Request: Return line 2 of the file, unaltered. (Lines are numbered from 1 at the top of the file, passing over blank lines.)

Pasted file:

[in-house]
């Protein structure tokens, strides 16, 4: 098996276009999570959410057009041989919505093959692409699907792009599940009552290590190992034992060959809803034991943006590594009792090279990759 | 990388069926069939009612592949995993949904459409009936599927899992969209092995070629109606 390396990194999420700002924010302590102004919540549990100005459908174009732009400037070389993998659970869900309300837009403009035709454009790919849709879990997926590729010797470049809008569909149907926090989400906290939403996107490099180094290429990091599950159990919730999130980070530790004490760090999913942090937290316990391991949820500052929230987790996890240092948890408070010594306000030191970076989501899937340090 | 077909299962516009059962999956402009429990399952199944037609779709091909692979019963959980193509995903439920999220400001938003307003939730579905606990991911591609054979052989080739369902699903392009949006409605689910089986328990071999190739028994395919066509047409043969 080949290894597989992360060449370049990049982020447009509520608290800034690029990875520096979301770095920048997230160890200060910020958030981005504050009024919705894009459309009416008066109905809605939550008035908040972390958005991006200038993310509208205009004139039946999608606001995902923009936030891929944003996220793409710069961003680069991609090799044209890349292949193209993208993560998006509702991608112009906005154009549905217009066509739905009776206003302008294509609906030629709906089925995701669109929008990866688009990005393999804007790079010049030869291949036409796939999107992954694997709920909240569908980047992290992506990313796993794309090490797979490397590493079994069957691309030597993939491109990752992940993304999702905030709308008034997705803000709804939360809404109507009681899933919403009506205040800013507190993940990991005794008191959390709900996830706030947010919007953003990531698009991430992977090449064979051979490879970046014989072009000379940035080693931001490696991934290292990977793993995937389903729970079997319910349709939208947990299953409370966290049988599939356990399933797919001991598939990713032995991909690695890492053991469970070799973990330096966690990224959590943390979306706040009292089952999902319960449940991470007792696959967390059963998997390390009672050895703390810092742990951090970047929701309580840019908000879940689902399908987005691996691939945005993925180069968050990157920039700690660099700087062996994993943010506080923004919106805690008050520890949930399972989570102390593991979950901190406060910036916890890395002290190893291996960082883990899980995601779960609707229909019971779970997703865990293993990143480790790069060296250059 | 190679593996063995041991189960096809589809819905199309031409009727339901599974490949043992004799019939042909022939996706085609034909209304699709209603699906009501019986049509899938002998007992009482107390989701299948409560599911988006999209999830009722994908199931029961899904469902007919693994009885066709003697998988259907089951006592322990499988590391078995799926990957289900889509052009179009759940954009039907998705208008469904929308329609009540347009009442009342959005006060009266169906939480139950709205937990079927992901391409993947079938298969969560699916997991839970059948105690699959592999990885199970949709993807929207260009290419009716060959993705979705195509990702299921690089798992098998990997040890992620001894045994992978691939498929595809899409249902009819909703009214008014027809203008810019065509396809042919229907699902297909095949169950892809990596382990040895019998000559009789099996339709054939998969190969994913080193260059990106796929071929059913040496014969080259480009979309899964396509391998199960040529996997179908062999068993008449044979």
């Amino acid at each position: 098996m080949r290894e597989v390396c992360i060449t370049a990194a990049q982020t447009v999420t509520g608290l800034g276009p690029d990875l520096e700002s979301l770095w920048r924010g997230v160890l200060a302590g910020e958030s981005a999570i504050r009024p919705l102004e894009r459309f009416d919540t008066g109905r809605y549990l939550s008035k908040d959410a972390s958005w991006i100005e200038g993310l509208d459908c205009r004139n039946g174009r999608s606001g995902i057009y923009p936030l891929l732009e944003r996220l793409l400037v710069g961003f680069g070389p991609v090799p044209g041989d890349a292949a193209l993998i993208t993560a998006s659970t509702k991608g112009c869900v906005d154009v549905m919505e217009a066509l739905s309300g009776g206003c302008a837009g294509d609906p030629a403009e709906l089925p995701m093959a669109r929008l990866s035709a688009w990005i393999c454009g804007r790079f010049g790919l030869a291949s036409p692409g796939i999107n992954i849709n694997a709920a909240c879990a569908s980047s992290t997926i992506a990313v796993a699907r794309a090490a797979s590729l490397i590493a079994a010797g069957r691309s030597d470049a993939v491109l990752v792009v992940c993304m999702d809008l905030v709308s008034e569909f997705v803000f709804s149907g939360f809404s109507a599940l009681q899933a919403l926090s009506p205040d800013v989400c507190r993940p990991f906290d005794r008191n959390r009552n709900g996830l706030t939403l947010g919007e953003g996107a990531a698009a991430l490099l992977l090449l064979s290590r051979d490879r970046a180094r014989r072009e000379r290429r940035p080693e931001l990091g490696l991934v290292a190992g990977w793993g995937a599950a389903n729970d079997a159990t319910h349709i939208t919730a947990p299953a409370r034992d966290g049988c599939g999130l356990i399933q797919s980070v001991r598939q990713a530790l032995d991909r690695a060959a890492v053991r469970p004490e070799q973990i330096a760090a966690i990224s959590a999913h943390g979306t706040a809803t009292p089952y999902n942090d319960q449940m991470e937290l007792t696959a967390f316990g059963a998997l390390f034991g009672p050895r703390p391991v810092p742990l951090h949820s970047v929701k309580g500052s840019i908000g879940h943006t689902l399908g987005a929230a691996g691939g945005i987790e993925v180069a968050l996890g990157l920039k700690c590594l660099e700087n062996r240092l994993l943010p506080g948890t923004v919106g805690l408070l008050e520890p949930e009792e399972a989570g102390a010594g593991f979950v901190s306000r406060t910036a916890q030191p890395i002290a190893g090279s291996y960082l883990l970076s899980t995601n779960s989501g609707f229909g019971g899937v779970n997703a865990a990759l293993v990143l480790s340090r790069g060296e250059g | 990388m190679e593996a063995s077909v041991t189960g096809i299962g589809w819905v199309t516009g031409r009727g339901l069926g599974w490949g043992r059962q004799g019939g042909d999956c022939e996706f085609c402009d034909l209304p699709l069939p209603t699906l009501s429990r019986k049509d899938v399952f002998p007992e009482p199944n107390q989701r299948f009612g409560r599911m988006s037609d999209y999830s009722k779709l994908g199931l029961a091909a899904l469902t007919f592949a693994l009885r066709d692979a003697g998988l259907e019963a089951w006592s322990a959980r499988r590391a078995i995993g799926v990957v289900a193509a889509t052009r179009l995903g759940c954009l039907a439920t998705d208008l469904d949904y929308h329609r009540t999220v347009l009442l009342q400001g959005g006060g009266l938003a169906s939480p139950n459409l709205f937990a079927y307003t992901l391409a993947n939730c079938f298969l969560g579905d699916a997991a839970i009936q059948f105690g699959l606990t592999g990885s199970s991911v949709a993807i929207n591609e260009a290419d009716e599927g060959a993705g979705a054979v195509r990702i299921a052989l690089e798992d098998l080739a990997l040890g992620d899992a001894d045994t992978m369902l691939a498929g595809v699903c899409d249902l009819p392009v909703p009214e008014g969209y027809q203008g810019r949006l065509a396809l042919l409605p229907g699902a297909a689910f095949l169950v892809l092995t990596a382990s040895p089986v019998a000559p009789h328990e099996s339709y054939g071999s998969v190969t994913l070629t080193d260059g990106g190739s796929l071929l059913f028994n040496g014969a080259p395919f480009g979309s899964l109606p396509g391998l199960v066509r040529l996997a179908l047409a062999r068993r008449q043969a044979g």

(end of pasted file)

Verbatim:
């Protein structure tokens, strides 16, 4: 098996276009999570959410057009041989919505093959692409699907792009599940009552290590190992034992060959809803034991943006590594009792090279990759 | 990388069926069939009612592949995993949904459409009936599927899992969209092995070629109606 390396990194999420700002924010302590102004919540549990100005459908174009732009400037070389993998659970869900309300837009403009035709454009790919849709879990997926590729010797470049809008569909149907926090989400906290939403996107490099180094290429990091599950159990919730999130980070530790004490760090999913942090937290316990391991949820500052929230987790996890240092948890408070010594306000030191970076989501899937340090 | 077909299962516009059962999956402009429990399952199944037609779709091909692979019963959980193509995903439920999220400001938003307003939730579905606990991911591609054979052989080739369902699903392009949006409605689910089986328990071999190739028994395919066509047409043969 080949290894597989992360060449370049990049982020447009509520608290800034690029990875520096979301770095920048997230160890200060910020958030981005504050009024919705894009459309009416008066109905809605939550008035908040972390958005991006200038993310509208205009004139039946999608606001995902923009936030891929944003996220793409710069961003680069991609090799044209890349292949193209993208993560998006509702991608112009906005154009549905217009066509739905009776206003302008294509609906030629709906089925995701669109929008990866688009990005393999804007790079010049030869291949036409796939999107992954694997709920909240569908980047992290992506990313796993794309090490797979490397590493079994069957691309030597993939491109990752992940993304999702905030709308008034997705803000709804939360809404109507009681899933919403009506205040800013507190993940990991005794008191959390709900996830706030947010919007953003990531698009991430992977090449064979051979490879970046014989072009000379940035080693931001490696991934290292990977793993995937389903729970079997319910349709939208947990299953409370966290049988599939356990399933797919001991598939990713032995991909690695890492053991469970070799973990330096966690990224959590943390979306706040009292089952999902319960449940991470007792696959967390059963998997390390009672050895703390810092742990951090970047929701309580840019908000879940689902399908987005691996691939945005993925180069968050990157920039700690660099700087062996994993943010506080923004919106805690008050520890949930399972989570102390593991979950901190406060910036916890890395002290190893291996960082883990899980995601779960609707229909019971779970997703865990293993990143480790790069060296250059 | 190679593996063995041991189960096809589809819905199309031409009727339901599974490949043992004799019939042909022939996706085609034909209304699709209603699906009501019986049509899938002998007992009482107390989701299948409560599911988006999209999830009722994908199931029961899904469902007919693994009885066709003697998988259907089951006592322990499988590391078995799926990957289900889509052009179009759940954009039907998705208008469904929308329609009540347009009442009342959005006060009266169906939480139950709205937990079927992901391409993947079938298969969560699916997991839970059948105690699959592999990885199970949709993807929207260009290419009716060959993705979705195509990702299921690089798992098998990997040890992620001894045994992978691939498929595809899409249902009819909703009214008014027809203008810019065509396809042919229907699902297909095949169950892809990596382990040895019998000559009789099996339709054939998969190969994913080193260059990106796929071929059913040496014969080259480009979309899964396509391998199960040529996997179908062999068993008449044979």